The Netherlands unveils new international logo
Last month the Netherlands announced that it was going to rebrand itself from “Holland” to “The Netherlands.” Now the new logo for the Netherlands and the Kingdom of the Netherlands has arrived, and it's fair to say that the reaction hasn’t been positive.
New NL branding
The new international logo for the Netherlands, meant to replace the old “Holland tulip”, was unveiled by the Dutch government this week. The new logo shares some similarities with its predecessor: they both feature a tulip and use orange as their primary colour. However, the similarities end there. The new logo features the letters “NL”, designed to depict a stylised tulip, with “Netherlands” written alongside it.
The new logo was developed to reflect what the country has to offer to the world. The minister for Foreign Trade and Development Cooperation, Sigrid Kaag, said that the new logo helps present a clear international image, which is positive for “exports and [the] attraction of investment and talent.” It can also be applied across different industries, “from high tech to agrifood and from sport to culture.”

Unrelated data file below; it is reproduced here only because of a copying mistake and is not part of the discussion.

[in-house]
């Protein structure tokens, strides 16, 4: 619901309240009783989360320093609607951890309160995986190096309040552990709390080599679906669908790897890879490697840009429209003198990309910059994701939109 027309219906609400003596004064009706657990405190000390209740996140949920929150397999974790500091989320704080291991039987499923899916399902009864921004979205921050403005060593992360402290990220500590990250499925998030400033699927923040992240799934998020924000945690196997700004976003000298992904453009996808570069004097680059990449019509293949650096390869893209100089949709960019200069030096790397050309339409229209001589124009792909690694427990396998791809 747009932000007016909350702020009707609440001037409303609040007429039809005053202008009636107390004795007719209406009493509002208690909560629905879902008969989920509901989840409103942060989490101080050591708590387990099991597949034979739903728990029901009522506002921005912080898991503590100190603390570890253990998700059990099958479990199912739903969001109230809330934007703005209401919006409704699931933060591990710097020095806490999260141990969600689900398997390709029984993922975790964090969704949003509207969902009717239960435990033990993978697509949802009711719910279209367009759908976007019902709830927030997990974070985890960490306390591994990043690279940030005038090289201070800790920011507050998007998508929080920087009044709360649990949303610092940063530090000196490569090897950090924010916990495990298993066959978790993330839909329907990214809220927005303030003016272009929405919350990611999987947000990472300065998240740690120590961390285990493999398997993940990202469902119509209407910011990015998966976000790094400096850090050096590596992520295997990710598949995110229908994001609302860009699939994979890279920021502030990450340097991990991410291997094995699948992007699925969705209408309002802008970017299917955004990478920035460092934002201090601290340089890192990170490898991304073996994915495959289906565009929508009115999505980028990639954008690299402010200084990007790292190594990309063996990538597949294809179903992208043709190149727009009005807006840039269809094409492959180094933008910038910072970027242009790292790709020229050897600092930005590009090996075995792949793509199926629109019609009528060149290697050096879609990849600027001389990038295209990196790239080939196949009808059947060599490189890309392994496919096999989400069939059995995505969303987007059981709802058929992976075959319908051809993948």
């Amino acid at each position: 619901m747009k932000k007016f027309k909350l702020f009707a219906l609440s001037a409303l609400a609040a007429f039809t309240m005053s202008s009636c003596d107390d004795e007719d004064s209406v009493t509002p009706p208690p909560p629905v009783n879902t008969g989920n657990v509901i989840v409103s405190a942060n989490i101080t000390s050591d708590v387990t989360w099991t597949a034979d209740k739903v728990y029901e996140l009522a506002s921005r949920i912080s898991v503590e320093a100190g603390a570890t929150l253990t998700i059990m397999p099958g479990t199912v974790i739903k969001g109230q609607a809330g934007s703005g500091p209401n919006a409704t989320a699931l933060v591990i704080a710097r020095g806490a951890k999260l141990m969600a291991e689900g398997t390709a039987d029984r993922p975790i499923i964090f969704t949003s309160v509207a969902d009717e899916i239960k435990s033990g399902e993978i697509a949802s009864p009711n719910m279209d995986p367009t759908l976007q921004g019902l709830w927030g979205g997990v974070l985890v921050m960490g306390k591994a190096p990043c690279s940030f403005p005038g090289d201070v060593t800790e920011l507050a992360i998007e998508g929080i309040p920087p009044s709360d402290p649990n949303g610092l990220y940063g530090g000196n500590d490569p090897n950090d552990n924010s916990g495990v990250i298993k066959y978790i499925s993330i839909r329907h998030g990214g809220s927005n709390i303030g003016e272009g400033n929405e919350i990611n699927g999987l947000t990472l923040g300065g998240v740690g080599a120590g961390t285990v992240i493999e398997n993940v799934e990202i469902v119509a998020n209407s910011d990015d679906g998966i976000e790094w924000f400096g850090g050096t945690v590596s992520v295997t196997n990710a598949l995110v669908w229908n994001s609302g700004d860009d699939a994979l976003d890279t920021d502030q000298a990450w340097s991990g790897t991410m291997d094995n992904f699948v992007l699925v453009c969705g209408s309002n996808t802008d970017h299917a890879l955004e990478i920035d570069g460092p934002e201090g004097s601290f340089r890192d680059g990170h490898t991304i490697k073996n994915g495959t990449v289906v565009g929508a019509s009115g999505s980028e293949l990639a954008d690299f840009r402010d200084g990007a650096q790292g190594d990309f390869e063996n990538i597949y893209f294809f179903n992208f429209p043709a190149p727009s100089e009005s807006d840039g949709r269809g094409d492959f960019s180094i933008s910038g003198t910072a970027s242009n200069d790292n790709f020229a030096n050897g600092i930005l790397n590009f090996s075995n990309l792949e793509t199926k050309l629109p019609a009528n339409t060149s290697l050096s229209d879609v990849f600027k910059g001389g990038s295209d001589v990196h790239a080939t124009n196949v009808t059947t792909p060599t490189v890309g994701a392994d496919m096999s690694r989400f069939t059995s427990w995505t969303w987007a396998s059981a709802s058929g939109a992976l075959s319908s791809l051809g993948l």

Dutch institutions can use the new style from January. This includes anything from ministries and embassies, to cities, sports associations, universities and any other organisation that works with the government. It will also be used for international business, such as trade missions or international expositions, and by Dutch Caribbean countries, with a “Kingdom of the Netherlands” moniker.
Dutch reaction to the new logo
The reaction to the new logo has been tetchy to say the least. Many people think the logo could have been better, particularly as it cost 200.000 euros. Minister Kaag justified the price tag, stating that the logo is how “you recognise a country,” and the price is a relatively small amount considering it is a one-off investment.
However, the Dutch have taken to Twitter to voice their displeasure at the new logo. Graphic designers have highlighted problems such as the design's lack of symmetry and the tulip being unrecognisable. Others have likened the “NL” to a chimney rather than a tulip and called out the government for forgetting the “the” in “The Netherlands.”